The American Political Landscape, Byron E. Shafer and Richard H. Spady
Byron Shafer and Richard Spady rely on cutting-edge data analyses and graphical presentations to provide a detailed accounting of how social characteristics have shaped core political values, which, in turn, has structured the presidential vote across the 1984–2008 elections. The study stands apart for the sheer richness and depth of its analyses of a specific data source—namely, the 1987 through 2009 Pew Values Surveys—to gain insight into the shifting contours of the American electorate. An application of item response theory to consistent sets of questions enables Shafer and Spady to produce indicators of two unobservable attitudinal dimensions: economics and culture. These two emergent values constructs then allow them to array survey respondents in terms of percentile position. Subsequently, Shafer and Spady compute a probability distribution on each dimension based on the individual-level data. As the authors describe, these distributions may then be “cumulated, for a particular (social) group or for the nation as a whole to yield a political landscape” (p. 3). Ultimately, their approach enables them to focus on the distribution of economic values and of cultural values among partisan voters, taking into account citizens’ underlying densities in the populati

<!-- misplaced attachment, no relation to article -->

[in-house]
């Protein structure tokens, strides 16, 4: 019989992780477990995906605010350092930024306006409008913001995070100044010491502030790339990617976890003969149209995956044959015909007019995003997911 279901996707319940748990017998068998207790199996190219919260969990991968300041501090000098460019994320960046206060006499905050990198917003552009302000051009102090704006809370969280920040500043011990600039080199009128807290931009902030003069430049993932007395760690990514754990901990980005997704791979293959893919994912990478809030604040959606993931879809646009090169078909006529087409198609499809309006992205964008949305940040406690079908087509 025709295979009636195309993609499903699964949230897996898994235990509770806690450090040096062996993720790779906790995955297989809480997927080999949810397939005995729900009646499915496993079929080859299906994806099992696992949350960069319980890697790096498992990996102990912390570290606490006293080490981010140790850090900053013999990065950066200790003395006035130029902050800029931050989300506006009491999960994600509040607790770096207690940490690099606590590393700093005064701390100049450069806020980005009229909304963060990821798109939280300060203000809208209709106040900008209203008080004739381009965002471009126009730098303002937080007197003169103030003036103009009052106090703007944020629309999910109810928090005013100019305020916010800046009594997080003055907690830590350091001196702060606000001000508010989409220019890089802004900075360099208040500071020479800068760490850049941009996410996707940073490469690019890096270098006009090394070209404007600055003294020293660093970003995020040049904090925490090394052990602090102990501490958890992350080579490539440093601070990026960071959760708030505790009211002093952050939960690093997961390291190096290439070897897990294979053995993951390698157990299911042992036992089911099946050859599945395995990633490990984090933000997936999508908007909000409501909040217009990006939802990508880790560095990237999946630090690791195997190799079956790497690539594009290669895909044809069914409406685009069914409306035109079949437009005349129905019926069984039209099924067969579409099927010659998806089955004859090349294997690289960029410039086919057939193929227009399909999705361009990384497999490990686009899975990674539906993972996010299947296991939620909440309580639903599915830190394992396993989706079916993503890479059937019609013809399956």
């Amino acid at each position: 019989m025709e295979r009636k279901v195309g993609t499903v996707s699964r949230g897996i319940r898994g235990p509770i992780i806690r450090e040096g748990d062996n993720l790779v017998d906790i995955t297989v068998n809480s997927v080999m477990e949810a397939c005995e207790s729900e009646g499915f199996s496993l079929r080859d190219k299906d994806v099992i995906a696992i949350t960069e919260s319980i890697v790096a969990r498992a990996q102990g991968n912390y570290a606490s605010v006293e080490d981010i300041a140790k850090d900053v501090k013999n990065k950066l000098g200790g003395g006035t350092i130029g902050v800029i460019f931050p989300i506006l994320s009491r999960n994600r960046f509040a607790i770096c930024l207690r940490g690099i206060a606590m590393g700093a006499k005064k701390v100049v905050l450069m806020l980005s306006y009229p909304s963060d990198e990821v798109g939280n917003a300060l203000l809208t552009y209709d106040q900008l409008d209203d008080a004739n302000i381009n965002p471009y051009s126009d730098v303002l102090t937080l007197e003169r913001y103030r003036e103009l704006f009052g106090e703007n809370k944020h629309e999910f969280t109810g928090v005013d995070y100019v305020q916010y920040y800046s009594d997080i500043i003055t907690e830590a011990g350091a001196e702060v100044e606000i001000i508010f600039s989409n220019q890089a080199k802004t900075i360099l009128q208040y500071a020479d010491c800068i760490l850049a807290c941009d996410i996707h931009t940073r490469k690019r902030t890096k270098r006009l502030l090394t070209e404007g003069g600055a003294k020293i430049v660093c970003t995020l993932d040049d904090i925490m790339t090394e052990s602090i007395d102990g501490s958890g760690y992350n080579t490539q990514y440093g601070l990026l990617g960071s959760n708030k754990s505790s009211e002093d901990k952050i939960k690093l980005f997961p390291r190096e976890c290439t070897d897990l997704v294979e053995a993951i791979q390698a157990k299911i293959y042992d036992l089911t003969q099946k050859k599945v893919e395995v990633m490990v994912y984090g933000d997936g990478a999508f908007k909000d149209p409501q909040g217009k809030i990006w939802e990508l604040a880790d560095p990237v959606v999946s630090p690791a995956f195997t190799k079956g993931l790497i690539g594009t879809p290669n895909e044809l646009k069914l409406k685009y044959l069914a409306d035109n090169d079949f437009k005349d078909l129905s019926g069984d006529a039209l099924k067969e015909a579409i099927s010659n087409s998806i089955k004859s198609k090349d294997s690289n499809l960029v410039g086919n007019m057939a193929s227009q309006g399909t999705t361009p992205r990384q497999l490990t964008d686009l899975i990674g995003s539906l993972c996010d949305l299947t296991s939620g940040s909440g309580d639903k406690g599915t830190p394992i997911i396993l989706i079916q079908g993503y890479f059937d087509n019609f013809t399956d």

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Campaign Advertising and American Democracy, Michael M. Franz, Paul B. Freedman, Kenneth M. Goldstein and Travis N. Ridout Reviewed by Robert A. Jackson
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Remembering Fred I. Greenstein
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